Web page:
Family. It’s the basic unit of human connection, an integral part of existence, the root of one’s identity, usually composed of parents and children in the same household. Most consider the people they were born into and share a bloodline with as their family.
In Reen Barrera’s seventh solo exhibit, called “Family Day,” he uses his trademark characters in painting and sculpture to revisit and debunk this concept, exploring how family can come in many different forms. From experience and general observation, he shines a light on the possibility that just as much as a child considers the person from whose womb he came from to be his family or how a man sees the woman he marries to be his family, so does a person who finds acceptance and belonging from a pet or a friend has every right to consider them family.
Even the different seasons of our lives introduce people whose relations to us evolve and deepen into a genuine union, sometimes even more real than how we relate with our own kin. And just as the seasons come and go, so do relationships.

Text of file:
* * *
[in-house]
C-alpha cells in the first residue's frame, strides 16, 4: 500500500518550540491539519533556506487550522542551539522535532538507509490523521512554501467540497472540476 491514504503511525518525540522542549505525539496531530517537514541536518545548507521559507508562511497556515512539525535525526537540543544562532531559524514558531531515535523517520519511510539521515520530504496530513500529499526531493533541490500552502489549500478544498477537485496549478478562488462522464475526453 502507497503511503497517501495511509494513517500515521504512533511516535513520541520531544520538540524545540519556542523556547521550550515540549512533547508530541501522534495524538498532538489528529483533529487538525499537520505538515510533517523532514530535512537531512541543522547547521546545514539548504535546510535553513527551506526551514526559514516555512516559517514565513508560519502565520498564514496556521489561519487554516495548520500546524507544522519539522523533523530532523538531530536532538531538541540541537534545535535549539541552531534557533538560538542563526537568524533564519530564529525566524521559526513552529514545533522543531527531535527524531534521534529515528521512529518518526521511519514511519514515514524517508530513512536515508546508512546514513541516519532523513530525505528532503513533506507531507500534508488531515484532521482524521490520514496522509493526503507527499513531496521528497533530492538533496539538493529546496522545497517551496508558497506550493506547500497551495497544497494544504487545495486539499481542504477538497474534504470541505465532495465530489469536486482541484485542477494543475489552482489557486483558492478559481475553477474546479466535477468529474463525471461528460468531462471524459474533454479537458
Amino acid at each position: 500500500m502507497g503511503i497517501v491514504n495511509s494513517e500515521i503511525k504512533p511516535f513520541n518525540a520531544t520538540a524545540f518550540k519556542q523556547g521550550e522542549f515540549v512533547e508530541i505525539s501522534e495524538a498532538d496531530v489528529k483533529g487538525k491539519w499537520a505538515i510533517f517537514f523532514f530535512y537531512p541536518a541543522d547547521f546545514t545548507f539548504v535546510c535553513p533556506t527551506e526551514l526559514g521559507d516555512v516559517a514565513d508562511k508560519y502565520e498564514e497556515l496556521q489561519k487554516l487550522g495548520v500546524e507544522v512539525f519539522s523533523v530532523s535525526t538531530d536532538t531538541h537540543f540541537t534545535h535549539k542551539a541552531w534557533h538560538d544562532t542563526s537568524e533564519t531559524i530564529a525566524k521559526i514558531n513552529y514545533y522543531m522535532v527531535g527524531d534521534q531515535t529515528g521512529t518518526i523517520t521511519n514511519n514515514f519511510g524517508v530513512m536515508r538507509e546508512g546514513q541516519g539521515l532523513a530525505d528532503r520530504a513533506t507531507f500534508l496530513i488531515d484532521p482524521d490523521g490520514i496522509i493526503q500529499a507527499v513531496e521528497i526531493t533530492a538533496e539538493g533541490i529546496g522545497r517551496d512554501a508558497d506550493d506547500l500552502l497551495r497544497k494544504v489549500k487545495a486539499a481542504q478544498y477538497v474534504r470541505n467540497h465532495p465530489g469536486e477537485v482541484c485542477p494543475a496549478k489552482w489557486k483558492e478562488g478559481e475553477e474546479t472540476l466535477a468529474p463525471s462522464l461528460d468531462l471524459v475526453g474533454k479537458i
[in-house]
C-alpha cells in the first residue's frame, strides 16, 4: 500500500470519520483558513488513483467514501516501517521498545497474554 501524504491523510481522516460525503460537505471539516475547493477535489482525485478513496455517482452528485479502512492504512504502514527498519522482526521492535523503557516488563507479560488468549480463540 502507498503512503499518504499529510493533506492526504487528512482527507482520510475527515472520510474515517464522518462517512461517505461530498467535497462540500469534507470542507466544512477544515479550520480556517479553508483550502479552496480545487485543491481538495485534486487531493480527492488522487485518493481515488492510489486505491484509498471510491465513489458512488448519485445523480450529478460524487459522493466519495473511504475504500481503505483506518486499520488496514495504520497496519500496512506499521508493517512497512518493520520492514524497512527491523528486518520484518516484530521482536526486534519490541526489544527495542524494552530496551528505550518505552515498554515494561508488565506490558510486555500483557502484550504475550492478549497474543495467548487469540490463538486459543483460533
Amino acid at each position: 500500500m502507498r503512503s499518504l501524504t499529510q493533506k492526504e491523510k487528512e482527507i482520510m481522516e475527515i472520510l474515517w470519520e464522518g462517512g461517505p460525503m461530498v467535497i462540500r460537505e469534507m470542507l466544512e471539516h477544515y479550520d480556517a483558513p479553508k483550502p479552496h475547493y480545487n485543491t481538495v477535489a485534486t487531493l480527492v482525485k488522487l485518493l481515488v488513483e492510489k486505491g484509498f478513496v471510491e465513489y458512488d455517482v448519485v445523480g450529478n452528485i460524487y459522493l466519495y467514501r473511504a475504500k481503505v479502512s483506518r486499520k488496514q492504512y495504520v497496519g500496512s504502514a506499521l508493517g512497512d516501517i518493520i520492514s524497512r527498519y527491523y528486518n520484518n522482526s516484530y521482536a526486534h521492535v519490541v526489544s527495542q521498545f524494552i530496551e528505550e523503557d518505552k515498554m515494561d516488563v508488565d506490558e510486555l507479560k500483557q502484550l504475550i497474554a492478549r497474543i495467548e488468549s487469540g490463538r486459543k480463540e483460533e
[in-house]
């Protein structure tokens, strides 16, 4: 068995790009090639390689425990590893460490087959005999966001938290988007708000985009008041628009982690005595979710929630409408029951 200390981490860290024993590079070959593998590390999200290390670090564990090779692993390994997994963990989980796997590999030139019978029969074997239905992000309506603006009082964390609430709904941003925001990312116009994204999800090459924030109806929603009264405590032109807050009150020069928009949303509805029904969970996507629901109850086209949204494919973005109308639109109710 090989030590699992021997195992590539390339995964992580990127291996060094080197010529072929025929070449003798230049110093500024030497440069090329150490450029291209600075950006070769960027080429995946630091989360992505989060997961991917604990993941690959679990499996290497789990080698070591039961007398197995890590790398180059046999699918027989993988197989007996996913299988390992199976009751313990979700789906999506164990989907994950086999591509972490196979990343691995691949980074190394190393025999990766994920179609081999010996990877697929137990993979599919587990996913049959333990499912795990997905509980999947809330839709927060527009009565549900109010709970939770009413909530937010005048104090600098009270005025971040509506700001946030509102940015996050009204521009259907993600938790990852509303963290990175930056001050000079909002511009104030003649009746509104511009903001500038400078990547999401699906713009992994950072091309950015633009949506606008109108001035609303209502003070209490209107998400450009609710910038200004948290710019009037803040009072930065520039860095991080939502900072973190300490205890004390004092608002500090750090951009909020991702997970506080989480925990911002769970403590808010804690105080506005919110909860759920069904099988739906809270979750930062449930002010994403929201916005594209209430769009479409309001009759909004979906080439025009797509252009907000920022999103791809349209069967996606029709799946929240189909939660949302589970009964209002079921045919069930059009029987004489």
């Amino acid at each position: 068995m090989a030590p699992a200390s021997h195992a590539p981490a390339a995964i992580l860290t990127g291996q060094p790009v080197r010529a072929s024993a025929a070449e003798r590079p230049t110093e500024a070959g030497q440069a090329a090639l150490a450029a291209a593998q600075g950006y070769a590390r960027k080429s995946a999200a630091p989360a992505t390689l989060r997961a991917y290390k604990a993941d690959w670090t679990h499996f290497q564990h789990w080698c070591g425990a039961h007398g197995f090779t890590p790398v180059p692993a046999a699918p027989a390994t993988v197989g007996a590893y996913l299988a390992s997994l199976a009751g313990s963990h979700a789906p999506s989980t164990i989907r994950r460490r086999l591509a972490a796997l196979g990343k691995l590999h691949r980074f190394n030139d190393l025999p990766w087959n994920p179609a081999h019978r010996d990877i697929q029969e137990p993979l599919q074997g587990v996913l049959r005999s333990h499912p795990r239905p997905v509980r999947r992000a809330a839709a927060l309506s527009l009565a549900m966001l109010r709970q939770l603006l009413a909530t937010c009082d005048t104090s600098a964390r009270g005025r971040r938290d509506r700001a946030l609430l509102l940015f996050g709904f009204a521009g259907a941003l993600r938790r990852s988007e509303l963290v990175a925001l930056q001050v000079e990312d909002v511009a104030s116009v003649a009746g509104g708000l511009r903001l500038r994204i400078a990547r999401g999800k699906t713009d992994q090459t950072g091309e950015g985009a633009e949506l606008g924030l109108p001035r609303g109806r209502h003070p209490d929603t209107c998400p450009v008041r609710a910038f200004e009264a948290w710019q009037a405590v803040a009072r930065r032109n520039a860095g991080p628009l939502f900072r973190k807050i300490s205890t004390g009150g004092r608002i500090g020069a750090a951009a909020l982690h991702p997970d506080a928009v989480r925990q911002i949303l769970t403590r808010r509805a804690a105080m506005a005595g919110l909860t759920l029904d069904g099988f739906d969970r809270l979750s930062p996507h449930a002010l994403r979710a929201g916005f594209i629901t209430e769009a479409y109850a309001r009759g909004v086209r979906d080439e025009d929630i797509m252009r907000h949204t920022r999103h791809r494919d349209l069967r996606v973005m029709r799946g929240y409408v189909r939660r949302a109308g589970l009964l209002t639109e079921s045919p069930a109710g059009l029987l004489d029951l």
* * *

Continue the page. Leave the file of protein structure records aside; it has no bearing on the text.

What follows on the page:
The exhibit consists of six canvas paintings and eight sculptures, two of which have moving parts and one that stands ten feet tall. The biggest piece is a mega-version of his “Ohlala” doll with the title, “It’s Lonely Up Here.” Made mostly from repurposed fiberglass, metal, and wood (including his old bed frame, where he carved his name and the date when he decided to be an artist). However successful a person becomes, Reen is saying, they’ll inevitably become lonely with no one to share it with.
Reen describes the show as “light and playful” even though it’s brimming with profound meaning and deep emotion, as expected when tackling relationships. But ultimately, “Family Day” is meant to be celebratory. It acknowledges, despite the fact that perfect families don’t exist, that we need relationships because we can’t survive alone. It implores us to find our true pack, whether we’re born into it, married into it, or by a series of serendipitous events wind up in it; our family is what we make it.